Four days is just too little time to spend in Istanbul. There are hardly enough minutes in the day to take in the sights, much less to do my favorite thing… SHOP!
I managed to squeeze in a bit of both.
Let me tell you about the irresistible things to buy.
The Grand Bazaar
What shopaholic hasn’t heard of the Grand Bazaar in Istanbul ? Surely the city — whatever its name — was always a major gathering place for merchants and shoppers because of its highly strategic location between the Golden Horn, the Bosphorus Strait and the Marmara Sea.
Known through the centuries as “Constantinople” or “Byzantium” or the “Queen of Cities,” I’ve been waiting to get there all my life.
With it’s 5000 shops (yes!), the Grand Bazaar is paradise for anyone looking for bright shiny things, Byzantine treasures, lamps, jewelry, ceramics, copper and brass wares, and everything in between.
Grand Bazaar Istanbul
Did I buy anything? Well, yes. But … the fact is, when heading for Istanbul and the temptations that were ahead, I spent a few sleepless nights. I was haunted by the memories of house sales and storage warehouses in South Carolina prior to my sudden move to France.
On top of that, my oldest son was with me on this trip. He’d stare me down when I was tempted to buy anything. He’s the one that helped me with the estate sale in South Carolina. He listed and dealt with eBay to sell the “priceless treasures” I’d owned. He hauled the stuff to storage. I didn’t have the nerve to cross him.
In spite of all of the above, of course, I had to have one “souvenir” from Istanbul! The bright-colored lamps were just too hard to resist.
The merchant selling the lamps was pretty adorable too.
It took me and the salesman at least an hour of haggling back and forth to come up with a price for the lamp — and a lot of laughs along the way. Surely I overpaid for the lamp. But when my new friend went to the back of the store and returned promptly with a bejeweled dagger, then motioned for me to stab him in the chest, I figured we had hit his lowest price.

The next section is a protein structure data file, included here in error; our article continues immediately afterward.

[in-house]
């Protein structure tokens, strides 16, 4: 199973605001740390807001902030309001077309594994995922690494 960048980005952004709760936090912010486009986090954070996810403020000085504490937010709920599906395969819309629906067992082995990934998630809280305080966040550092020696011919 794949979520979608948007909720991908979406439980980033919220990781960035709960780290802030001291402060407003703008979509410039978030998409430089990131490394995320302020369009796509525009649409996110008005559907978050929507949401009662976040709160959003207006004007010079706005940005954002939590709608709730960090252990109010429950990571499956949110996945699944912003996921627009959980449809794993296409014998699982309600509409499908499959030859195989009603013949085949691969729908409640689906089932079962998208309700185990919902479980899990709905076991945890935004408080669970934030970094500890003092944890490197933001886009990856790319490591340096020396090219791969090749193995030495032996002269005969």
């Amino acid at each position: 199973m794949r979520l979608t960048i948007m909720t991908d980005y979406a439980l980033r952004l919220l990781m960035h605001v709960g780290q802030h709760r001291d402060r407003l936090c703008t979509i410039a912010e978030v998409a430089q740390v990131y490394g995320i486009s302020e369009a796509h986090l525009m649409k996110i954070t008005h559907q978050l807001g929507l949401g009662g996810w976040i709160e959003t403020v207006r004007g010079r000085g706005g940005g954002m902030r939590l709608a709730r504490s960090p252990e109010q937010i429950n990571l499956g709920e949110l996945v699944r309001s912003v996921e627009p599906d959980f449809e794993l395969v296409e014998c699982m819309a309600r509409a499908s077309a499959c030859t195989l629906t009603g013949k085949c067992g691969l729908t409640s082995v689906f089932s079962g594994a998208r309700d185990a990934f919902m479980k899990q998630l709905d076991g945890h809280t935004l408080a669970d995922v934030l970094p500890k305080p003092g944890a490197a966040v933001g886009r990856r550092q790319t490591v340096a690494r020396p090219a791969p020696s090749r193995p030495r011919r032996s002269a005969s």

So I bought one. It would be perfect in my living room in Uzes.
Then I asked him to throw in the shipping.
The Spice Market
Only a short walk from the Grand Bazaar, the Spice Market is much smaller and more manageable than the huge bazaar for a quick walk-through. That’s not to say the smells wafting through the air from the spices, teas, coffees and other aromatics for sale were not intoxicating enough to slow me down for a sample. Believe me, I had never really tasted the famous Turkish Delight candy until I popped one in my mouth at the Spice Market.
Turkish Delight candies
The Sunday Flea Market
If you’re in Istanbul over a weekend, like I was, there are plenty of places open for shopping. Above all, a flea market experience was calling me. The market at Balat-Küçükpazar promised to be more than a fun thing to do… it gave me a chance to see the other side of Istanbul — the Asian part of the city.
After a ferry ride across the Bosphorus and, then, taking a bus into the city, I could see a marked difference between the bustling European city of Istanbul and its laid-back Asian sister. Because it was a Sunday morning, there was little traffic and only a few pedestrians along the streets.
The scene was quite different at the Sunday flea market at Balat-Küçükpazar.
Flea market on Asian side of Istanbul
In addition to the crowds filing through the aisles of the covered — yet outdoor — market, there were food vendors preparing their specialties from scratch to feed the hungry, cold visitors. Yes, it was cold, rainy, November weekend in Istanbul.
Most fun being there was to fall into the rhythm of the people around me. With a black raincoat and hood, this blond American somehow stayed out of view enough to watch all that was around me and to enjoy a cup of steaming Turkish coffee.
Rugs and Carpets Everywhere
One thing I missed photographing on my shopping trip through Istanbul is rugs. Perhaps there were so many I didn’t know where to start or stop. Istanbul was filled with rugs and rug dealers. They were everywhere. When walking down the street in the busy tourist areas, Turkish men stopped me to visit their store. Even if it was miles away.
It reminded me of Chinatown in New York where folks selling handbags beckon you to follow them to shop at an undisclosed showroom.
Not this trip.
I will admit I was tempted , yet overwhelmed, by the selection of magnificent rugs and Turkish carpets. So much so that I made a promise to myself before I left town to return someday.
After all, the new lamp from the Grand Bazaar would look much better in my apartment in Uzes with a fine Turkish carpet underneath.
For more shopping ideas for Istanbul:
36 Hours in Istanbul, Asian Side
Sunday Flea Markets in Istanbul
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